bollyviewer: My goodness, you do have a good memory. I don’t remember a thing of this. But Mr Steele, I really like. :-)
bawa: Yes, this manages to capture the essence of Agatha Christie very well – and what I liked was that even though the original is a short story and this is a full length film, it’s been so well adapted. Not an easy thing to do.
By the way, have you seen And Then There Were None? That’s in my to-watch heap too, and I was wondering if it was too early to watch that – after the joy of watching Witness for the Prosecution, would that feel like coming down to earth with a thud?
Hollywood oldies haven’t really been my thing thus far but i love suspenseful ones & some you write about.i’ll definitely check this out, i’ll come back with my thoughts as i usually do, when i see this.
And then there were none! I just don’t dare watch that movie. I love the novel so much, I just don’t want to be disappointed. I’ll wait for your recommendation.
Who, what, which Steele? I don’t think you mean Remington, do you?
bollywoodeewana (why the new nickname? or did you press Enter before you meant to? ;-)): I guess I like old Hollywood films mainly because when I was growing up, India’s only TV channel – Doordarshan – used to show at least one old Hollywood film a week. Yes, not much considering the vast numbers you can choose from now across who knows how many channels! – but since there was so little to watch, we did see them, and developed a liking for many of them.
harvey: Yup, Remington Steele. I never missed an episode of that programme, as far as I can remember! But I obviously don’t remember everything about it…
Lol i was just attempting something different, but clearly bollywooddeewana suits me best
P.s forgot to add, i love your header for Ty week & what program do you use for creating your headers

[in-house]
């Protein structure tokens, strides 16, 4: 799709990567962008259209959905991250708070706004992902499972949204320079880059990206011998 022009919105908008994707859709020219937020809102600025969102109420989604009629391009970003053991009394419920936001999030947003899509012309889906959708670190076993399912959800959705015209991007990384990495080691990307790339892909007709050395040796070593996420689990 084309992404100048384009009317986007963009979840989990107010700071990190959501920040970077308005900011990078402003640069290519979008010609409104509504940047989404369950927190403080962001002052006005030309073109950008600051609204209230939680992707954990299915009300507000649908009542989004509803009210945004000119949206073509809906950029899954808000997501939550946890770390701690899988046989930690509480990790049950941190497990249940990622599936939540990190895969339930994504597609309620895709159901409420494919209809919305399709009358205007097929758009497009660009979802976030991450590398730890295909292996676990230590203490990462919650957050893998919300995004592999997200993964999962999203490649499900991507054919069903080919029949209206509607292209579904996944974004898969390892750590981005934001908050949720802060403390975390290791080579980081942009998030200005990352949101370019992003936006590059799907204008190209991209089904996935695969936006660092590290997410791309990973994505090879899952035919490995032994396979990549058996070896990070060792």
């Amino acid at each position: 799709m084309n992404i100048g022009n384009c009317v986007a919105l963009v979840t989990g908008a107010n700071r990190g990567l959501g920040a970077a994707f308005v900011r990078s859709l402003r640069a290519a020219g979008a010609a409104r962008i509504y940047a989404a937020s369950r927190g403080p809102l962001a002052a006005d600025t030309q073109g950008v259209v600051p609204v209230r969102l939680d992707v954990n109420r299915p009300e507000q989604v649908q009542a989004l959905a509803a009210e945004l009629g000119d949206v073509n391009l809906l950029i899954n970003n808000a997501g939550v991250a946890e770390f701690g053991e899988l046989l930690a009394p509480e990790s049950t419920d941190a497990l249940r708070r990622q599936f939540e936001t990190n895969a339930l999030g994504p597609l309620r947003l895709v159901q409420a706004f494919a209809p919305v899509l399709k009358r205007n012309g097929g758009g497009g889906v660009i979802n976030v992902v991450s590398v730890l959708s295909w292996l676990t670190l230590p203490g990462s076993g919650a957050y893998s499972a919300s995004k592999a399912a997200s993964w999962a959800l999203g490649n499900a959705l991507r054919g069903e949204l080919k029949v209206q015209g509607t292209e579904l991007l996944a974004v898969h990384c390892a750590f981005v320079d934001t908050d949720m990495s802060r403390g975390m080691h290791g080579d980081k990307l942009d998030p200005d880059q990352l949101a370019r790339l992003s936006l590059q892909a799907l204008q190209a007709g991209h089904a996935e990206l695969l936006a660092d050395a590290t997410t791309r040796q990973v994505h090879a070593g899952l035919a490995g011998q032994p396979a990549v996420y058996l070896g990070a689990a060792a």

I loved Remington Steele but my memory isnt good enough to remember details like that from twenty years ago! I bought the complete DVD set and have seen the whole series recently. :-) Back in the 90s, I never understood any of his references to classic Hollywood, because I hadn’t seen any of them and hadn’t even heard of a lot of the films he talked about. The recent watch was a whole lot more illuminating. Almost every episode is a take off of some classic Hollywood noir or suspense-thriller and I got some great movie recommendations from him. (Now, of course, I get my movie recommendations from you!)
bollywooddeewana: Yes, bollywooddeewana suits you much more!! :-)
Thank you for appreciating that header – I use Photoshop for doing headers and other fancy graphic work. Not that I’m very proficient at Photoshop – I can just about manage.
bollyviewer: Ah, I would like to rewatch Remington Steele; I don’t remember references to old films, but I’m pretty sure that way back then they wouldn’t have made much sense to me anyway. I think I’m going to go look for the DVD set on Amazon…
I’m a big Agatha Christie fan too and I watched this movie twice (on the big screen). I loved Marlene Dietrich’s acting , and I loved the way she said, “Damn you, damn you, damn you” ! (Spoiler here) I think she was superbly made up as the Cockney woman who has Christine’s letters (she’s Helga in the book), I absolutely didn’t recognise her! Incidentally was Tyrone Power in the same “Solomon and Sheba” that ultimately starred Yul Brynner & Gina Lollobrigida ? I liked that movie too.
I haven’t seen the Solomon and Sheba you refer to, but yes – Power did play Solomon in a film, and died on the sets, after which he was replaced by Yul Brynner. So it’s probably the same film.
It is the same film. At least… Brynner had the script changed fairly drastically when he took over the part. And they had to reshoot pretty much the whole thing after Power’s death, as an insurance condition (they’d only pay out if Power was completely taken out). That said, he is still in some of the long shots.
Some of the scenes that Power shot before he died are on YouTube.
It would have been a very different film had Power not died. Probably better, if only because the hearts of the cast weren’t really in it after his death. The masterpiece that King Vidor suggested, probably not, but it’d probably have had more depth, based on the difference in script between the Power scenes on YouTube and the finished film.
Thank you for the information. I hadn’t realized the film had changed so much from the original script. I have to admit I haven’t seen it yet, so I should go search it out – and then have a look, too, at the Power scenes on Youtube.